A business valuation is a data-supported document that benchmarks the current market value of your business. Owing to the historical use of unreliable valuation approaches, we recommend you use an unbiased and certified business valuation firm. If the valuation proves insufficient to support your long-term financial objectives, you should devote a significant effort toward focusing on the key value drivers and the necessary action steps to build value. If the valuation is in line with your expectations, you should take steps to preserve your business’s value and occasionally have it re-valued. Industry dynamics and the health of the economy are external factors that can greatly alter the market value of your business and thus impair your exit from the business.
Profitability Analysis. Once you understand what your value drivers are, and you know the value of your business, your next step should be to perform a profitability analysis. To perform a business analysis, start with conducting a SWOT analysis. Identify the company’s true strengths, known weaknesses, growth opportunities and any threats to the future of the firm. Strengths and weaknesses are internal factors. Opportunities and threats are external factors.
Next, you should determine your company’s profitability drivers. This starts with understanding where you make and lose money. It’s easy to equate growing revenues with making money, but unless your operating margin is keeping pace with your revenue growth, you might actually be facing a decline in profitability.
To understand the profitability picture, you must analyze the cost structure and contribution margin of each business component separately. A component may be a brand, product, channel or customer.
One mistake that companies make is to allocate a large percentage of their cost structure to “shared costs.” If all costs are not directly attributed to individual components, profitability is likely to be overstated in some areas and understated in others. This could cause management to make poor business decisions, such as increasing their sales with a high-volume, higher-profit customers. Keeping a good handle on these factors will help maintain and grow business value as well continually prepare the business for a successful business exit.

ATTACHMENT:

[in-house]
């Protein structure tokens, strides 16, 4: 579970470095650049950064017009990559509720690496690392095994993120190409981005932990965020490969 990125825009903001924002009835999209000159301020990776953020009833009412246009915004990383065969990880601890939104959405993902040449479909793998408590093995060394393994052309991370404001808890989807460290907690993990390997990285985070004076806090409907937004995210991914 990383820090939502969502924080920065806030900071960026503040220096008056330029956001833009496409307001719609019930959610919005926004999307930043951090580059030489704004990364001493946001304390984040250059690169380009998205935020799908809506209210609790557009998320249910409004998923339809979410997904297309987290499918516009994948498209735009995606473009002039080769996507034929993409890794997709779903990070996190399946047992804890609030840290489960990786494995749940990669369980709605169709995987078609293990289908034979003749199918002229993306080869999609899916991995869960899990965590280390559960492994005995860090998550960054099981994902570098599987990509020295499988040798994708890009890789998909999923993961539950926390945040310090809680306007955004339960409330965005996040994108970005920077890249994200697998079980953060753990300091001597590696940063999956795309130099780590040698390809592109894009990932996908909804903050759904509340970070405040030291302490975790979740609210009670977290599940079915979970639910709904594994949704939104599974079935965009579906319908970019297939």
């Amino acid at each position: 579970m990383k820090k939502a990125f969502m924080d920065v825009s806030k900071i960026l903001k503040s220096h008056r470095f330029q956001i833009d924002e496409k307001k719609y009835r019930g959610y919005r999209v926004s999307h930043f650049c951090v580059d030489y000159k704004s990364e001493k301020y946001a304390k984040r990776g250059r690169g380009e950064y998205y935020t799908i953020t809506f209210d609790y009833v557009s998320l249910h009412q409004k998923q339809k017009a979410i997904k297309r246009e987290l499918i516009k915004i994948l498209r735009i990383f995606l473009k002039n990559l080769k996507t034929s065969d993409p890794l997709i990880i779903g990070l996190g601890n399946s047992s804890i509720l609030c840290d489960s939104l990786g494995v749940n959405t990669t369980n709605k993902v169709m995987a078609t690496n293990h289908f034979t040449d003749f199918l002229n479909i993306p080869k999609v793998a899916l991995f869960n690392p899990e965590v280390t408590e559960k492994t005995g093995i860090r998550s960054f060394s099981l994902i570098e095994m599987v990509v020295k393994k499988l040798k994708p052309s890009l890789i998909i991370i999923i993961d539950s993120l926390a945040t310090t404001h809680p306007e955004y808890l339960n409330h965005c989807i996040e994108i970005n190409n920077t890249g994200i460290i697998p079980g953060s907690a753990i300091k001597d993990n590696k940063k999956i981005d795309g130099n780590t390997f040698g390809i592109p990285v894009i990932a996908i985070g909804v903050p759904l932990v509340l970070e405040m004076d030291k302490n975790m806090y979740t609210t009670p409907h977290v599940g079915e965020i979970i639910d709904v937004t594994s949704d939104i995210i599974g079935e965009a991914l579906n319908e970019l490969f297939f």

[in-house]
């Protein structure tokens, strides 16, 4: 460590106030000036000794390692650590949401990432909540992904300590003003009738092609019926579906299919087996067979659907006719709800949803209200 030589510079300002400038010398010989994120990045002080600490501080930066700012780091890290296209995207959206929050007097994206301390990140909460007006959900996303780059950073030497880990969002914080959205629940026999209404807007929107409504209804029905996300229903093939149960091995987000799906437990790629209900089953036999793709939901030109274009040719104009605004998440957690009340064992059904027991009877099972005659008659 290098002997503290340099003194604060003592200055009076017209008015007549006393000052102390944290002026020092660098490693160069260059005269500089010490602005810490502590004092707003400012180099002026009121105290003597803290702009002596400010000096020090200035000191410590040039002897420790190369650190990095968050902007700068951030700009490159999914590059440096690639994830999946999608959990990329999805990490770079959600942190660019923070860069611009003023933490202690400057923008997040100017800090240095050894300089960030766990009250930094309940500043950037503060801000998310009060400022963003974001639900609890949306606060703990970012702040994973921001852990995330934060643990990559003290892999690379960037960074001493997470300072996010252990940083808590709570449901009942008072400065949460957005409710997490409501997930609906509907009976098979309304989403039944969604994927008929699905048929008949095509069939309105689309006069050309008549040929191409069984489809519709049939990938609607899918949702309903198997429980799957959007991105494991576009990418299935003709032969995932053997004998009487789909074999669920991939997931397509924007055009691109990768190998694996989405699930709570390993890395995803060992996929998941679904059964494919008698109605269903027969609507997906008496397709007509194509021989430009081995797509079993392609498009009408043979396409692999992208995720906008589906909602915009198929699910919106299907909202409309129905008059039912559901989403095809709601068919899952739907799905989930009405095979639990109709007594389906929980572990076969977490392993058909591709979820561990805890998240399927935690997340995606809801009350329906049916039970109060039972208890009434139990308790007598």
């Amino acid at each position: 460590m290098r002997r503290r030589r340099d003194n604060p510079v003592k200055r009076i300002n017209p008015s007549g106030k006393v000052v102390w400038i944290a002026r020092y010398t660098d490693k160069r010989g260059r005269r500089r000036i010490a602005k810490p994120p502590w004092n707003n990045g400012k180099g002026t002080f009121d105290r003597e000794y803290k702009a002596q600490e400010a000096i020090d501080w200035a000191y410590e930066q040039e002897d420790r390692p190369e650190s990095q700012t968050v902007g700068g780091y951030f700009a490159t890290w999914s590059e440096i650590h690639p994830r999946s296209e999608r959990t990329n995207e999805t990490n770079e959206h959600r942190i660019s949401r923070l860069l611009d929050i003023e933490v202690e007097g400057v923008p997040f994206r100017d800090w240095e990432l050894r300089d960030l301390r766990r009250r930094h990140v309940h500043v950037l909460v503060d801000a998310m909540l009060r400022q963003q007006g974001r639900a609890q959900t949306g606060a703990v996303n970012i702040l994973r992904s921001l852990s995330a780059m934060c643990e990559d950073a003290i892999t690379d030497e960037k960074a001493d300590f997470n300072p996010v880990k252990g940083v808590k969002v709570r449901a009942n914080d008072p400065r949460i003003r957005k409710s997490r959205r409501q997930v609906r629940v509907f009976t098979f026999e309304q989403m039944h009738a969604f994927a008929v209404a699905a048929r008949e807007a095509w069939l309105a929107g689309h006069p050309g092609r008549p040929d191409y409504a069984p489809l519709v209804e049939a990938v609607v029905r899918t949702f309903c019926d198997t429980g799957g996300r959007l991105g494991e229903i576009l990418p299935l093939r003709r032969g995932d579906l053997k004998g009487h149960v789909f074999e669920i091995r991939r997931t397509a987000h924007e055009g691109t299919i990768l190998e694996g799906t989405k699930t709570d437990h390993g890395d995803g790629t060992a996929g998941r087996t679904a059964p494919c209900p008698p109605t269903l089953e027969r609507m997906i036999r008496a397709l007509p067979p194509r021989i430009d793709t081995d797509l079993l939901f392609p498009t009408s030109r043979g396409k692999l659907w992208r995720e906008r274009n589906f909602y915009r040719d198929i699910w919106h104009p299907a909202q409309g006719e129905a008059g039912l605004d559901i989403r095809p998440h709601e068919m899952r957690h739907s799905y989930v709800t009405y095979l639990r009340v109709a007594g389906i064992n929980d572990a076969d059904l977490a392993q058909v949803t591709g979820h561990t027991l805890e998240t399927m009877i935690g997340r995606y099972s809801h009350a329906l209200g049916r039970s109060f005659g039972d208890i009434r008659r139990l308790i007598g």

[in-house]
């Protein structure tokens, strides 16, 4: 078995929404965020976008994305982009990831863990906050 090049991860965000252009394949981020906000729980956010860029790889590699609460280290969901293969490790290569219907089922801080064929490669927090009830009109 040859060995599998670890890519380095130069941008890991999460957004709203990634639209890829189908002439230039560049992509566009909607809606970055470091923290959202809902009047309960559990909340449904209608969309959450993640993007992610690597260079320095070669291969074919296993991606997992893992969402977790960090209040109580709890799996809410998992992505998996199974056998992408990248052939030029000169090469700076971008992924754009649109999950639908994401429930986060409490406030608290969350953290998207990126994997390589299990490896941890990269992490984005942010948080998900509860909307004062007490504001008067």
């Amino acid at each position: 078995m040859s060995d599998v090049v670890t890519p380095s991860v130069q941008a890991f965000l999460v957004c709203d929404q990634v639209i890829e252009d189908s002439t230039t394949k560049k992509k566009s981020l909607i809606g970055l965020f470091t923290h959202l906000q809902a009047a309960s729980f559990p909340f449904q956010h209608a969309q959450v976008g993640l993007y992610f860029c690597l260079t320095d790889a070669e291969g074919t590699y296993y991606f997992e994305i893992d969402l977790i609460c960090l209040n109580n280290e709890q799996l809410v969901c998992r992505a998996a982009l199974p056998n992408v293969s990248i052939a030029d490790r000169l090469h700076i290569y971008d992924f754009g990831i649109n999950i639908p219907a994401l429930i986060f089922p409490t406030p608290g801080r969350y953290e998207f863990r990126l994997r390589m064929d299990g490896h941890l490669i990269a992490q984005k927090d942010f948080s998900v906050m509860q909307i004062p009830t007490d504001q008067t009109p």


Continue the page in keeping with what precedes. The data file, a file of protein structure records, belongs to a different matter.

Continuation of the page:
Consider the following initiatives once you have determined profitability drivers:
1. Re-evaluate all products and services. Consider dropping low volume products or services. Keep them only if their customer reach is strategic in terms of loyalty and satisfaction. Compare their contribution margin to that of all other products and services. Evaluate their system wide operational impact on manufacturing and distribution productivity.
2. Realign customers. Renegotiate pricing or completely eliminate unprofitable customers to improve the low-cost/high-cost mix. This may allow for consolidation of facilities, reduction of manufacturing lines and more efficient distribution. Focus resources on profitable accounts with high growth potential.
3. Set long- term strategy. Share your findings with your leadership team so that all future decisions will be based on true costs, system-wide impact and the most favorable profitability strategies.
Action Exit Planning Strategy. After completing the steps suggested above, create a list of action items, with projected completion dates, that will maximize your business value and increase your profitability. Careful business exit planning will allow you to transition your company without jeopardizing either near-term performance or future growth. Your goal should be to move from a revenue culture to a profit culture and to strengthen the business in the areas of the six value drivers.
Set aside time to review your business exit or succession action plan twice a year and compare your progress against your short, mid and long-term objectives. Make adjustments and work with external advisers to stay on course.
Keep in mind that the sale of a business can suddenly create significant liquid assets for the owner. Without a wealth management plan, there can be unwanted consequences. Tax and estate planning should also be essential elements of your exit strategy or succession planning.
For more information about business exit planning speak with one of our Advisors at 502-244-0480.
Posted by Brian s. Mazar, CBI, MBA